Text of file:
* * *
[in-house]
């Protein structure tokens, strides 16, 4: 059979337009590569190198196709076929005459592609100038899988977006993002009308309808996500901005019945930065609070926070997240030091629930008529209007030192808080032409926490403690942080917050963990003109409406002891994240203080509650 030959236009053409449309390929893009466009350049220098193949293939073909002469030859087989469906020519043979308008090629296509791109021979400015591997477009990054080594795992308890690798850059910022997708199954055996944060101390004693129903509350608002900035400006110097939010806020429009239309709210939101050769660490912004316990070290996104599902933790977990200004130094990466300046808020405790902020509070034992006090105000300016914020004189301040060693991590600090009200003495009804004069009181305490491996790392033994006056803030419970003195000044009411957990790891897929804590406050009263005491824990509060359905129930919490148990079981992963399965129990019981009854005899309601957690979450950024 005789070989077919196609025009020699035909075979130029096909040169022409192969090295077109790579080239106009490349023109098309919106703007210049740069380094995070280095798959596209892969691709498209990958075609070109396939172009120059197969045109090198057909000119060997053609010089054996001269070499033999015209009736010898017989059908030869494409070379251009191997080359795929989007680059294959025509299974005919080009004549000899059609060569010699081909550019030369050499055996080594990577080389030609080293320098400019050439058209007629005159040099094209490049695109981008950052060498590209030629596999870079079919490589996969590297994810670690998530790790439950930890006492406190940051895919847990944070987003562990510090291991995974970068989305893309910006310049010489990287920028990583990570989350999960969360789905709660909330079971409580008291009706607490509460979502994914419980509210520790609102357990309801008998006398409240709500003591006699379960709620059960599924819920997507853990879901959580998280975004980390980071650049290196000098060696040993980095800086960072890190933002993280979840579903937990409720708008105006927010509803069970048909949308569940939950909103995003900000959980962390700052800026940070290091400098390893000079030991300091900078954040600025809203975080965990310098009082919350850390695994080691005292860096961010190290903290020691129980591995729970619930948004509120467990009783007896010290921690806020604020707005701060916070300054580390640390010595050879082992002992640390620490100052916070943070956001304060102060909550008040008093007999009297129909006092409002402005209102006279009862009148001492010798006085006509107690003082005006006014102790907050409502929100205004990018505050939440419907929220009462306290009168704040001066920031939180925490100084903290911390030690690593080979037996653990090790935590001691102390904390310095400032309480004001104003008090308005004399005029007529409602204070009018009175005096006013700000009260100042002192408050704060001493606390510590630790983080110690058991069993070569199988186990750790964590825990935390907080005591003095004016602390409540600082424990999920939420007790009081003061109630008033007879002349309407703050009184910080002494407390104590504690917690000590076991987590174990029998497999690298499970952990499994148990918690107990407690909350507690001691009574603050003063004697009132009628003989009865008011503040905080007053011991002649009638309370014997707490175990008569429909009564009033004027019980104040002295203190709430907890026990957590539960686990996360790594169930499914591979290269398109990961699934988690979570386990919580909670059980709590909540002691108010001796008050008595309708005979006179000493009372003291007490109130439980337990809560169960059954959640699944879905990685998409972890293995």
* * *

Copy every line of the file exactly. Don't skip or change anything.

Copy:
[in-house]
């Protein structure tokens, strides 16, 4: 059979337009590569190198196709076929005459592609100038899988977006993002009308309808996500901005019945930065609070926070997240030091629930008529209007030192808080032409926490403690942080917050963990003109409406002891994240203080509650 030959236009053409449309390929893009466009350049220098193949293939073909002469030859087989469906020519043979308008090629296509791109021979400015591997477009990054080594795992308890690798850059910022997708199954055996944060101390004693129903509350608002900035400006110097939010806020429009239309709210939101050769660490912004316990070290996104599902933790977990200004130094990466300046808020405790902020509070034992006090105000300016914020004189301040060693991590600090009200003495009804004069009181305490491996790392033994006056803030419970003195000044009411957990790891897929804590406050009263005491824990509060359905129930919490148990079981992963399965129990019981009854005899309601957690979450950024 005789070989077919196609025009020699035909075979130029096909040169022409192969090295077109790579080239106009490349023109098309919106703007210049740069380094995070280095798959596209892969691709498209990958075609070109396939172009120059197969045109090198057909000119060997053609010089054996001269070499033999015209009736010898017989059908030869494409070379251009191997080359795929989007680059294959025509299974005919080009004549000899059609060569010699081909550019030369050499055996080594990577080389030609080293320098400019050439058209007629005159040099094209490049695109981008950052060498590209030629596999870079079919490589996969590297994810670690998530790790439950930890006492406190940051895919847990944070987003562990510090291991995974970068989305893309910006310049010489990287920028990583990570989350999960969360789905709660909330079971409580008291009706607490509460979502994914419980509210520790609102357990309801008998006398409240709500003591006699379960709620059960599924819920997507853990879901959580998280975004980390980071650049290196000098060696040993980095800086960072890190933002993280979840579903937990409720708008105006927010509803069970048909949308569940939950909103995003900000959980962390700052800026940070290091400098390893000079030991300091900078954040600025809203975080965990310098009082919350850390695994080691005292860096961010190290903290020691129980591995729970619930948004509120467990009783007896010290921690806020604020707005701060916070300054580390640390010595050879082992002992640390620490100052916070943070956001304060102060909550008040008093007999009297129909006092409002402005209102006279009862009148001492010798006085006509107690003082005006006014102790907050409502929100205004990018505050939440419907929220009462306290009168704040001066920031939180925490100084903290911390030690690593080979037996653990090790935590001691102390904390310095400032309480004001104003008090308005004399005029007529409602204070009018009175005096006013700000009260100042002192408050704060001493606390510590630790983080110690058991069993070569199988186990750790964590825990935390907080005591003095004016602390409540600082424990999920939420007790009081003061109630008033007879002349309407703050009184910080002494407390104590504690917690000590076991987590174990029998497999690298499970952990499994148990918690107990407690909350507690001691009574603050003063004697009132009628003989009865008011503040905080007053011991002649009638309370014997707490175990008569429909009564009033004027019980104040002295203190709430907890026990957590539960686990996360790594169930499914591979290269398109990961699934988690979570386990919580909670059980709590909540002691108010001796008050008595309708005979006179000493009372003291007490109130439980337990809560169960059954959640699944879905990685998409972890293995």